The ABA still issues reports once the nominee's name is made public.  "Not qualified" ratings have been rare--only six so far since President Bush took office, a number entirely consistent with previous administrations

They can’t have it both ways.  If this administration doesn't trust the ABA enough to give it the same respect it has been afforded by presidents from Reagan to Kennedy, Bush I to Nixon, then don't cite them.

I'm still hoping this signals the extension of an olive branch to the ABA.  That by citing the ABA so widely, the administration and the ABA critics in Congress are acknowledging a mistake in excluding the ABA--An organization that is as fair and impartial as a group can be on a topic this sensitive.



Should single guys trade their pinstripes for prison stripes?  (Dan Abrams)

Is it just me or is it starting to feel like single guys should trade in their pinstripes for prison stripes?  It seems just about every convicted murderer from a high-profile case has a bevy of babes waiting in the wings once they get to prison.

Back in 1987, the Supreme Court unanimously held that prison inmates have a constitutional right to marry and it seems most of the wel- known ones are freely exercising that right--sometimes more than once.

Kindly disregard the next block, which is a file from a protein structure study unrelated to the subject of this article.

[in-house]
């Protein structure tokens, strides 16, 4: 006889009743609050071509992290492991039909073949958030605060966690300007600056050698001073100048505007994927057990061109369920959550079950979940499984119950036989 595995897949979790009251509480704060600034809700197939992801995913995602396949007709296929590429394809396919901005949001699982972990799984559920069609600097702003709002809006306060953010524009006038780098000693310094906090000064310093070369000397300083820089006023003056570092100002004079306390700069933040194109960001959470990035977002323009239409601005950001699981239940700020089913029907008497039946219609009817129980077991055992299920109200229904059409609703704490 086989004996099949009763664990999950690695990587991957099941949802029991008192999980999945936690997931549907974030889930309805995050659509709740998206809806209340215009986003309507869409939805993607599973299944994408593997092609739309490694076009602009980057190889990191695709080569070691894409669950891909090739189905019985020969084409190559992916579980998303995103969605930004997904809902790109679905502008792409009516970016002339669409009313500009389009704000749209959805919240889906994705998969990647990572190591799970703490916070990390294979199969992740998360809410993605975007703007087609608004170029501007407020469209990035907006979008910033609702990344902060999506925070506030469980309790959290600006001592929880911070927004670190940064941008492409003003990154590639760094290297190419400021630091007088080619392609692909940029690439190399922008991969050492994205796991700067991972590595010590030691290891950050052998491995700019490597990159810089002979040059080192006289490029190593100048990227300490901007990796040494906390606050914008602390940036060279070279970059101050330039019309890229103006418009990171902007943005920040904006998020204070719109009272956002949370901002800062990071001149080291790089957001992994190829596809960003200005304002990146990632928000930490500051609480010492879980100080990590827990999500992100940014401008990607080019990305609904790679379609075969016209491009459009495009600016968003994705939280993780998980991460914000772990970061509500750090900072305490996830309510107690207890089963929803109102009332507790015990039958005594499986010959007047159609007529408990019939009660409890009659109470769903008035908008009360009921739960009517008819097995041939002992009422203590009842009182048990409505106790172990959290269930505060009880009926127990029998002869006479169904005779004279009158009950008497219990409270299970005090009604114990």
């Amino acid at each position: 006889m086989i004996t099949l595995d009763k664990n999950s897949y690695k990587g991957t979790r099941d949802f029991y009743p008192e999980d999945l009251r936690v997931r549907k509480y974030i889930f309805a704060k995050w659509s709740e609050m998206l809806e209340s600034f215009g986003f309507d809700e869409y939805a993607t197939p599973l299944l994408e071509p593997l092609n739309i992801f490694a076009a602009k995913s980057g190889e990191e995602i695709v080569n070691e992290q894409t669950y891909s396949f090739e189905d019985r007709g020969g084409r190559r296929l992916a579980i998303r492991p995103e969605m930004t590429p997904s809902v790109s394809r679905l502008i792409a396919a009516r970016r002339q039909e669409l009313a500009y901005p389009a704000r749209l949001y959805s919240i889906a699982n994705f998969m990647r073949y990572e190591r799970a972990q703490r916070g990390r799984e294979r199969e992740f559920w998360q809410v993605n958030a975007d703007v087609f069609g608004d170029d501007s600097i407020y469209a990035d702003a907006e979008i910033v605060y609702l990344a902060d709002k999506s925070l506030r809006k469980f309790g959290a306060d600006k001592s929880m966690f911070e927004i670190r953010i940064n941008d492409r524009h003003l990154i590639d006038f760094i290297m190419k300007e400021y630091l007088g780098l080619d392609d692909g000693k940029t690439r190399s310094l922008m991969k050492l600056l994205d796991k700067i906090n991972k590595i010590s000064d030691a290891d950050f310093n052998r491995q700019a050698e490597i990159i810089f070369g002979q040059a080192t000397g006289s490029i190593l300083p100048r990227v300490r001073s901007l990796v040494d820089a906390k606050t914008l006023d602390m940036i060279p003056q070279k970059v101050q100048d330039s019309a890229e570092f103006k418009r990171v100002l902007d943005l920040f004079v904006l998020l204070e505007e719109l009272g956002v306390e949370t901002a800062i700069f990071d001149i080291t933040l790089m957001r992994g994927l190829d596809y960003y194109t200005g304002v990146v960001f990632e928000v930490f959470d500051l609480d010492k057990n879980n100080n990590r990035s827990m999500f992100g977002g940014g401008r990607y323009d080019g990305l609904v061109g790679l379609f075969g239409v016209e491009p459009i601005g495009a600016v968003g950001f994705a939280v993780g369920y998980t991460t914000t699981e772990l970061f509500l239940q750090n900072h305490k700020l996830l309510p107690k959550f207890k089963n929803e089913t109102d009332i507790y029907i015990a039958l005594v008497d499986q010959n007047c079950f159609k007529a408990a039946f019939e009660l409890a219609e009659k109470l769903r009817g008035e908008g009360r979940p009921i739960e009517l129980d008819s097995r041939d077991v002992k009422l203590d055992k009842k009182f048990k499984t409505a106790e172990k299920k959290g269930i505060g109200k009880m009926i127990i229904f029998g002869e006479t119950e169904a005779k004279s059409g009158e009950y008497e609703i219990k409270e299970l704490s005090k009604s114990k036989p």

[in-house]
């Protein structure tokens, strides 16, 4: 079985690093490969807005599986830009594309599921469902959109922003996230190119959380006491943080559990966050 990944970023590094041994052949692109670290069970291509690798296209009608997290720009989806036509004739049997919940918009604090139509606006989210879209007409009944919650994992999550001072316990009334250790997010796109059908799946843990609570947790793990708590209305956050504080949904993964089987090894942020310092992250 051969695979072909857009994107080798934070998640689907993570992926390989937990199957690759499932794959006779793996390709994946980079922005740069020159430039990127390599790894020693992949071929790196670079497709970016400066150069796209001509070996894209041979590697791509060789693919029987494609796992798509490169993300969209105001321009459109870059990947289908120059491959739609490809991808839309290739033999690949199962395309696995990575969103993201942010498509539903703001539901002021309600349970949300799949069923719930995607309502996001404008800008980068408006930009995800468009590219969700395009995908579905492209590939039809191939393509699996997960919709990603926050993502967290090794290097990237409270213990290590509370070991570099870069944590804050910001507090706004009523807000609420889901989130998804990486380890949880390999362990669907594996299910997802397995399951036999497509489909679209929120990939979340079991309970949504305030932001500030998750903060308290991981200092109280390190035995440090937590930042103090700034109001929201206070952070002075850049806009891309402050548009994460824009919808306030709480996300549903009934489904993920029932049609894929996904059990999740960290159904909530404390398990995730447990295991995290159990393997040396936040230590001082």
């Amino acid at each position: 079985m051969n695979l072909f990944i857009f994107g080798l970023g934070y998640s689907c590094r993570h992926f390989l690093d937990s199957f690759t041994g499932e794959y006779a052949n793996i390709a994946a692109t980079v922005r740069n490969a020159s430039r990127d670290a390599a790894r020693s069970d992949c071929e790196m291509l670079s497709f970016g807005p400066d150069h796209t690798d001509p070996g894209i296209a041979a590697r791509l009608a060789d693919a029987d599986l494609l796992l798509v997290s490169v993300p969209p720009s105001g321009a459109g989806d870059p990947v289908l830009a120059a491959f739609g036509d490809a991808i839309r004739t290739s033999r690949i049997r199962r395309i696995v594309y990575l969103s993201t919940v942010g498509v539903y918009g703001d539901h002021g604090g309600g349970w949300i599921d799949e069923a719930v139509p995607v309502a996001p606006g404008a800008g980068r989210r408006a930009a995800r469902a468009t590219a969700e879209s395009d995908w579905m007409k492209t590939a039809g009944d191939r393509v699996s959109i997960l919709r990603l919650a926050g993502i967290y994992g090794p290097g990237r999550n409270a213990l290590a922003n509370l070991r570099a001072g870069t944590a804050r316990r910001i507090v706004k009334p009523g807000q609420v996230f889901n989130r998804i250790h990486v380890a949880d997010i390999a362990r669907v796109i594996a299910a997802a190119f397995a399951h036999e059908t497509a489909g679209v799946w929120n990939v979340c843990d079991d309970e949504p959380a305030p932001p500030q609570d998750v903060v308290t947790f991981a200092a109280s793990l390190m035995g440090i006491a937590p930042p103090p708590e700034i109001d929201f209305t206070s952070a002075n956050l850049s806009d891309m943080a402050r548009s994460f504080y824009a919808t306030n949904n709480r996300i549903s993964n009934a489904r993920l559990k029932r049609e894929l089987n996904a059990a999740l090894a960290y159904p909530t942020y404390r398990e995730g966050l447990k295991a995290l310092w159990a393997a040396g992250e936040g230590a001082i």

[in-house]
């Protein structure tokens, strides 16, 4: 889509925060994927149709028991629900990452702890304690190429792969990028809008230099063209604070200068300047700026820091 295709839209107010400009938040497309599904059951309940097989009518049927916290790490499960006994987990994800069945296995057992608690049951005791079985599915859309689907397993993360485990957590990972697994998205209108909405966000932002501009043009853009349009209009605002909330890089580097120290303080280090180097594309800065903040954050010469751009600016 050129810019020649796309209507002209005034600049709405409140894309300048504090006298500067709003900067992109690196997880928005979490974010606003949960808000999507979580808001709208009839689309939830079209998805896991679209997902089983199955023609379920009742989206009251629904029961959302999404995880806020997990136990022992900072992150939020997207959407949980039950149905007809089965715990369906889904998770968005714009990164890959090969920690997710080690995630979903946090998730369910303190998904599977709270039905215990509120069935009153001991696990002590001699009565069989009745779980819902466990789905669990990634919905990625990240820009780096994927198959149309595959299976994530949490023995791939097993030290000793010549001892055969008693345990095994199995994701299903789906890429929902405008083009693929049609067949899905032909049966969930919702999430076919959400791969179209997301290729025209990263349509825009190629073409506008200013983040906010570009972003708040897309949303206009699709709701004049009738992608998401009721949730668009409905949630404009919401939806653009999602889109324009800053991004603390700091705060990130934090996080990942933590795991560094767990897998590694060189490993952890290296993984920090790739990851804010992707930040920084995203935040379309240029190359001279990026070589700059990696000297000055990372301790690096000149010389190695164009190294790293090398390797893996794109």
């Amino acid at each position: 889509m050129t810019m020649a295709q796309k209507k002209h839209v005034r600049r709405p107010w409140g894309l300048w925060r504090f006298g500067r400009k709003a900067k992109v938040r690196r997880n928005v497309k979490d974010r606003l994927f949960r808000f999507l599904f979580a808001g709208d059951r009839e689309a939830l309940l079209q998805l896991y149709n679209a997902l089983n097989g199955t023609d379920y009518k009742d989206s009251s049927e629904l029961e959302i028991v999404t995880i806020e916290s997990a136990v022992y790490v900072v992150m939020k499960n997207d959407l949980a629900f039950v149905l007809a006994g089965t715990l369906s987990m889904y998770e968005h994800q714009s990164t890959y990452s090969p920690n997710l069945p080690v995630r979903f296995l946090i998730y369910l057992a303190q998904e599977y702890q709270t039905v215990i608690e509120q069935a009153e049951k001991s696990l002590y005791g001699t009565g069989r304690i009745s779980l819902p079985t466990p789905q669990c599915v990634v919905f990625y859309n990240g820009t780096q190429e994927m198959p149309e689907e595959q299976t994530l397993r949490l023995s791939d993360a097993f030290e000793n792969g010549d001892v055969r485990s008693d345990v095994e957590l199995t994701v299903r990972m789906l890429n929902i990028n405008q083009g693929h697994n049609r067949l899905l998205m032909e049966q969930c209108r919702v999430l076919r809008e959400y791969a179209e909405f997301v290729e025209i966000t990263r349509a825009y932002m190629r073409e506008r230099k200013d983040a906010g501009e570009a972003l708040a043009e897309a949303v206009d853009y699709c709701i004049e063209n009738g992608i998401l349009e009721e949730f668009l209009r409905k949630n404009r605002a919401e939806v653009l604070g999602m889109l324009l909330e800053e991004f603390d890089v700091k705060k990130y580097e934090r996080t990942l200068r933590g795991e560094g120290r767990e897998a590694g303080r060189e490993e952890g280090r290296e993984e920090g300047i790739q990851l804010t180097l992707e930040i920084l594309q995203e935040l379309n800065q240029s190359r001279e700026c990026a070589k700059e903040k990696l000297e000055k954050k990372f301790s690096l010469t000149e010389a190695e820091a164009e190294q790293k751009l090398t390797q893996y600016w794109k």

Convicted murderer Daniel Pelosi is the latest this weekend.  He and his new 28-year old wife Jennifer Zolnowski married at a state prison in upstate New York.  Pelosi was convicted of bludgeoning wealthy New York financier Ted Ammon in 2001.  

Jennifer may want to limit the amount of spending money she brings on prison visits.  After all, Pelosi married Ammon's widow shortly after the murder and managed to spend $6 million of her money before he was arrested.

The very high-profile inmates could go head to head with B-rate rock stars when it comes to numbers of marriage proposals.  Just a few weeks ago, I interviewed Tammi Menendez, the wife of man who topped the most eligible jailbirds list.  Erik Menendez, one of the infamous and now "prison-hot" Menendez brothers, convicted of murdering their parents back in 1996.  Tammi and Erik have never spent time together outside of the prison visiting area over their 7 years of wedded bliss.

Erik's older brother, Lyle Menendez, has actually been married twice while in prison.  The first time, he married pen pal and former model Anna Erikkson.  They married over the phone in 1997.  But Lyle and Anna divorced in less than a year after she found out he was cheating!  He was writing to another woman.  Lyle remarried magazine editor Rebecca Sneed in 2003.

California death row inmate Scott Peterson has apparently received scores of marriage proposals while on death row at San Quentin for killing his wife Laci and their unborn child.  “Night Stalker” Richard Ramirez--also known as the “Death Row Romeo”-- killed 13 people but still married his prison pen pal Doreen Lioy, a magazine editor, in 1996. He said he married her because she was a virgin.  Considering the fact that Ramirez is still on Death Row, I guess she still is. 

Former Green Beret Jeffrey Macdonald has been in prison for nearly thirty years, convicted of murdering his wife and two young daughters.  His case became a bestselling book, "Fatal Vision."  A young Maryland woman named Kathryn Kurichh wrote to Macdonald and eventually married him in a prison ceremony in 2002.  You have to wonder, fatal or tunnel vision?